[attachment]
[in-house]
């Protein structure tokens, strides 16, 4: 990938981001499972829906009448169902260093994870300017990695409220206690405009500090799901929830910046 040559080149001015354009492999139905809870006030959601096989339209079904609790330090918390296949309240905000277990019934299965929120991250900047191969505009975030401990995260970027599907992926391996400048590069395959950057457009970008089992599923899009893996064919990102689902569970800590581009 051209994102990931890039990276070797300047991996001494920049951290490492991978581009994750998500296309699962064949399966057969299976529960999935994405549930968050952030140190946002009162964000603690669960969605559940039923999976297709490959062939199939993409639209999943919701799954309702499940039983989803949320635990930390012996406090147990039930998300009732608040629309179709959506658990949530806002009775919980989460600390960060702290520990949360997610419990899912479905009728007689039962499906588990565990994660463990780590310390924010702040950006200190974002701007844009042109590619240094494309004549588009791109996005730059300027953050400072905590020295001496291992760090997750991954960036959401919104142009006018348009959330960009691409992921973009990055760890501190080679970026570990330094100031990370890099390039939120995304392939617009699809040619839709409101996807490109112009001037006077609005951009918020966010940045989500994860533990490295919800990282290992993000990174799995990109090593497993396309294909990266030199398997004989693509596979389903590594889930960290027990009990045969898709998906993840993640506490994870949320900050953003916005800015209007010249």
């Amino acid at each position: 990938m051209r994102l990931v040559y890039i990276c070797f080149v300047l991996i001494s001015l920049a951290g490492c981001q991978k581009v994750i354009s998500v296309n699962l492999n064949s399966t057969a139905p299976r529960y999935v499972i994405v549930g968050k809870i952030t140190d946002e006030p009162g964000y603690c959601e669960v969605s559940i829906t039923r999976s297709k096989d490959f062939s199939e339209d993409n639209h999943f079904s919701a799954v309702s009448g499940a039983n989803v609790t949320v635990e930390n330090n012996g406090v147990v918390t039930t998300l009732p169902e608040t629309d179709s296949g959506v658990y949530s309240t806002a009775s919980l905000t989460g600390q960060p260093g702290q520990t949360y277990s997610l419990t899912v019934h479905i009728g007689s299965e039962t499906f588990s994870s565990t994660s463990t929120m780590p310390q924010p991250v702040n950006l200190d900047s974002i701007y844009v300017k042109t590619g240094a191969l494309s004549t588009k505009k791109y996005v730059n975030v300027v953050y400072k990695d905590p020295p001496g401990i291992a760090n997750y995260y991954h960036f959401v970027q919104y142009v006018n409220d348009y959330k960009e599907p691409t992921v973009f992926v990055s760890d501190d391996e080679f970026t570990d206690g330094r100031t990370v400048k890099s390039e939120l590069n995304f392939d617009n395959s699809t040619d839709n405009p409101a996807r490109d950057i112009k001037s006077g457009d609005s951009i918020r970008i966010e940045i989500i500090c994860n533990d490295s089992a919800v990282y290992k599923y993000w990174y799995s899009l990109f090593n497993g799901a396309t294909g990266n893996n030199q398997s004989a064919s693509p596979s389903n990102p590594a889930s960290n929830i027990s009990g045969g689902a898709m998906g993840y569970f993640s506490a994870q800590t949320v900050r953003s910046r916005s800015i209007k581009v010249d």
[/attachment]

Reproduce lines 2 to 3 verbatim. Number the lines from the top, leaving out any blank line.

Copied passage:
């Protein structure tokens, strides 16, 4: 990938981001499972829906009448169902260093994870300017990695409220206690405009500090799901929830910046 040559080149001015354009492999139905809870006030959601096989339209079904609790330090918390296949309240905000277990019934299965929120991250900047191969505009975030401990995260970027599907992926391996400048590069395959950057457009970008089992599923899009893996064919990102689902569970800590581009 051209994102990931890039990276070797300047991996001494920049951290490492991978581009994750998500296309699962064949399966057969299976529960999935994405549930968050952030140190946002009162964000603690669960969605559940039923999976297709490959062939199939993409639209999943919701799954309702499940039983989803949320635990930390012996406090147990039930998300009732608040629309179709959506658990949530806002009775919980989460600390960060702290520990949360997610419990899912479905009728007689039962499906588990565990994660463990780590310390924010702040950006200190974002701007844009042109590619240094494309004549588009791109996005730059300027953050400072905590020295001496291992760090997750991954960036959401919104142009006018348009959330960009691409992921973009990055760890501190080679970026570990330094100031990370890099390039939120995304392939617009699809040619839709409101996807490109112009001037006077609005951009918020966010940045989500994860533990490295919800990282290992993000990174799995990109090593497993396309294909990266030199398997004989693509596979389903590594889930960290027990009990045969898709998906993840993640506490994870949320900050953003916005800015209007010249």
């Amino acid at each position: 990938m051209r994102l990931v040559y890039i990276c070797f080149v300047l991996i001494s001015l920049a951290g490492c981001q991978k581009v994750i354009s998500v296309n699962l492999n064949s399966t057969a139905p299976r529960y999935v499972i994405v549930g968050k809870i952030t140190d946002e006030p009162g964000y603690c959601e669960v969605s559940i829906t039923r999976s297709k096989d490959f062939s199939e339209d993409n639209h999943f079904s919701a799954v309702s009448g499940a039983n989803v609790t949320v635990e930390n330090n012996g406090v147990v918390t039930t998300l009732p169902e608040t629309d179709s296949g959506v658990y949530s309240t806002a009775s919980l905000t989460g600390q960060p260093g702290q520990t949360y277990s997610l419990t899912v019934h479905i009728g007689s299965e039962t499906f588990s994870s565990t994660s463990t929120m780590p310390q924010p991250v702040n950006l200190d900047s974002i701007y844009v300017k042109t590619g240094a191969l494309s004549t588009k505009k791109y996005v730059n975030v300027v953050y400072k990695d905590p020295p001496g401990i291992a760090n997750y995260y991954h960036f959401v970027q919104y142009v006018n409220d348009y959330k960009e599907p691409t992921v973009f992926v990055s760890d501190d391996e080679f970026t570990d206690g330094r100031t990370v400048k890099s390039e939120l590069n995304f392939d617009n395959s699809t040619d839709n405009p409101a996807r490109d950057i112009k001037s006077g457009d609005s951009i918020r970008i966010e940045i989500i500090c994860n533990d490295s089992a919800v990282y290992k599923y993000w990174y799995s899009l990109f090593n497993g799901a396309t294909g990266n893996n030199q398997s004989a064919s693509p596979s389903n990102p590594a889930s960290n929830i027990s009990g045969g689902a898709m998906g993840y569970f993640s506490a994870q800590t949320v900050r953003s910046r916005s800015i209007k581009v010249d």